On behalf of my advisor, I recently wrote a grant to obtain some specialized and expensive hardware. Is it ok to mention this on my CV, even though the grant is in my advisor's name and if yes, what would be a good way to word it ?


You can list on your CV whatever you think is useful information for the reader. In your case, whether something is useful depends on what your position in life is. If you're a full professor with a long history of funded research, what you describe is likely not useful to list on a CV. If you're a graduate student with an otherwise relatively short CV, then that's a different story. I would suggest wording such as

Co-authored the proposal for grant XY-1234-5678 (PI: Professor Z).

Now, whether an entry such as this has any impact is a different issue, but it is certainly not going to hurt.


I would list all relevant grant activity on your CV. Grant activity is something that many departments consider when considered people for academic appointments and it's often missing or hard to see.

It is completely normal for graduate students to apply for grants with their advisors listed as PIs. Be honest about your role and about your advisors leadership role (I like Wolfgan Bangerth's suggestion for wording) but do go ahead and include it.

Bangerth is right that this kind of thing will be less useful for individuals further on in their career but I think it should still be included because it is relevant and it makes your CV a more complete record of your academic activity.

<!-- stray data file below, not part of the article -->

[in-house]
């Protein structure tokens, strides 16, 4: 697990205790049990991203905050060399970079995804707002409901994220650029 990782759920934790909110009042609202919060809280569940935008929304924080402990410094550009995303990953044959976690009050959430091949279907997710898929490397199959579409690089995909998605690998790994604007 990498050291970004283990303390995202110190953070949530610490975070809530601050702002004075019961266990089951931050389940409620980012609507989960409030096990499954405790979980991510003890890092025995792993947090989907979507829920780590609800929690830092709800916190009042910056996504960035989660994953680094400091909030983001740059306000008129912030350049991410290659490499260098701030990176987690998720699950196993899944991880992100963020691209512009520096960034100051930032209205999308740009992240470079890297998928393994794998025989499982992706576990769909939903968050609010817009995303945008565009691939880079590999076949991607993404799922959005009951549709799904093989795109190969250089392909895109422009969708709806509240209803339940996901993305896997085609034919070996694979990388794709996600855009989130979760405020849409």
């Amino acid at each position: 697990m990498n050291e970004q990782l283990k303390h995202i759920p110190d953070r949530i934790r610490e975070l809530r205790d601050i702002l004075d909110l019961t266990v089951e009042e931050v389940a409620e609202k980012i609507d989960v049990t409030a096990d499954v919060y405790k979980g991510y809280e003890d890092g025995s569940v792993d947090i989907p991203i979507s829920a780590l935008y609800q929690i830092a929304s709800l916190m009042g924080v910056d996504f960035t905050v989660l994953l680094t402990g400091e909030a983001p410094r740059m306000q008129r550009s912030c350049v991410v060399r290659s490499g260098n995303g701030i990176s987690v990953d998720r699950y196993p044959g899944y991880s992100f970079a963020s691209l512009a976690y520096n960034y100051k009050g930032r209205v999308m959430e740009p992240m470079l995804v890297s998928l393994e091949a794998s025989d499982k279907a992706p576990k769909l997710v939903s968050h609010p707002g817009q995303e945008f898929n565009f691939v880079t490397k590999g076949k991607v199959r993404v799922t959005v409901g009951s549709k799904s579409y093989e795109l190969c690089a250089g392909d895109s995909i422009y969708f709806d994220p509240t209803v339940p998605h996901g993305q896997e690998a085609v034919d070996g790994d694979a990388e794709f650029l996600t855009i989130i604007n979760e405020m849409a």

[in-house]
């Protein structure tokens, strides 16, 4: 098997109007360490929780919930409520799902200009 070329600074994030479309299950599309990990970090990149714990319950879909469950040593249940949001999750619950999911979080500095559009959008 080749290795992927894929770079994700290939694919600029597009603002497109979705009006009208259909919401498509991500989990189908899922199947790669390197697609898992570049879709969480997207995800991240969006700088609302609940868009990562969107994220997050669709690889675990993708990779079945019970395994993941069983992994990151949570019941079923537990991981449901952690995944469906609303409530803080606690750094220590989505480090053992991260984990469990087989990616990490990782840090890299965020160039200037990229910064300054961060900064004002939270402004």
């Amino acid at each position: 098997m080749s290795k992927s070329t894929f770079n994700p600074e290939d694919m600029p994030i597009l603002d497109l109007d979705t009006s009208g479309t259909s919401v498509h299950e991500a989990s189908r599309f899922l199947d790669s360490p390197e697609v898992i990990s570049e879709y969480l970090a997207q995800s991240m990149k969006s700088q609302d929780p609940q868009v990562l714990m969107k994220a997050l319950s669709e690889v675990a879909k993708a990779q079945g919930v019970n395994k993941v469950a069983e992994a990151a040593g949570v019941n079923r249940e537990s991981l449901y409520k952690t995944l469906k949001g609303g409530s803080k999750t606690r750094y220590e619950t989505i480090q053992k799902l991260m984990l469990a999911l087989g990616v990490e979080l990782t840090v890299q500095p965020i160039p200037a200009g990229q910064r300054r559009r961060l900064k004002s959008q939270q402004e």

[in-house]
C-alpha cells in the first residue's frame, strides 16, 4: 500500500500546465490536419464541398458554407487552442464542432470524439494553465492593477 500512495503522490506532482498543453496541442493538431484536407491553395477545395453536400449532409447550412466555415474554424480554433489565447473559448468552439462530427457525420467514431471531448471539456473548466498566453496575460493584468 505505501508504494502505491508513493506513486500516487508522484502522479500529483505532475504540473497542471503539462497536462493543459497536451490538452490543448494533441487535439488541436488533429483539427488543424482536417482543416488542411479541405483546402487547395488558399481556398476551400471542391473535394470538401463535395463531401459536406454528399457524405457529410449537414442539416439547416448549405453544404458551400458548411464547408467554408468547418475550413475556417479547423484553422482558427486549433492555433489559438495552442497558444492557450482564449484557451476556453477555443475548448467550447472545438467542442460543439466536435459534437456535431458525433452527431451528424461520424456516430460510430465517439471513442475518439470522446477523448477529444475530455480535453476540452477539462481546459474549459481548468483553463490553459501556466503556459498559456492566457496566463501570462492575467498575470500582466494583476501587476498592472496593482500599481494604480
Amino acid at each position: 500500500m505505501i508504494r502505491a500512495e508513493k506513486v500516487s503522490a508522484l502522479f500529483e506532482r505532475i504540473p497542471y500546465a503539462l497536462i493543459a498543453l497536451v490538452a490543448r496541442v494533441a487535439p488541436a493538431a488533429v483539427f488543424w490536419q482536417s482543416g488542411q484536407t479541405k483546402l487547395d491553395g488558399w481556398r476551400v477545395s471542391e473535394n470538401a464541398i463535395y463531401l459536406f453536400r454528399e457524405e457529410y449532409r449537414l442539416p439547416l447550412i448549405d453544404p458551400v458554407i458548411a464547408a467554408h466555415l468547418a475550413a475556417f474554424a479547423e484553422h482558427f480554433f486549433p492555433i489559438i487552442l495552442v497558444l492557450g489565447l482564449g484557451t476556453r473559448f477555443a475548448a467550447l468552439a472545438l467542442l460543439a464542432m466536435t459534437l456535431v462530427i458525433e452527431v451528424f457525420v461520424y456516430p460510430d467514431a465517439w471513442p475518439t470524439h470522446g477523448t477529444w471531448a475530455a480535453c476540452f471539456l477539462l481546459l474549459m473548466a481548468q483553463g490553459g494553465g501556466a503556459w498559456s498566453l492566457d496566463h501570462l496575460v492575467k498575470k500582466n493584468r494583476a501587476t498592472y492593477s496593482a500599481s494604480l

I wouldn't put this on a CV, but it is something that you should bring up during an interview as an example of your experience with the grant writing process.

To elaborate on this:

An individual is either a PI/Co-PI on a grant or they aren't. Some readers might read your CV and think that you're claiming undue credit.

In recent months I've interviewed many candidates for a faculty position. Some of them had helped to write grant proposals in this way (and we would discuss this in an interview), but they didn't put those grants on their CV. Other candidates had submitted proposals as a PI/Co-PI, and they appropriately included this information on their CV's along with whether or not the grant was pending or had actually been funded. Listing proposals that were not funded is not something that I've seen on CV's that I've reviewed.

  • Why do you think so? – Davidmh Mar 29 '15 at 11:30
  • 2
    I would disagree with this answer. Just demonstrating that you have a basic to good understanding of grant writing and/or experience in grant writing will be helpful, both for academic appointments, and if you decide to go into industry but remain in research (such as not-for-profit or government work) – awsoci Mar 29 '15 at 20:50

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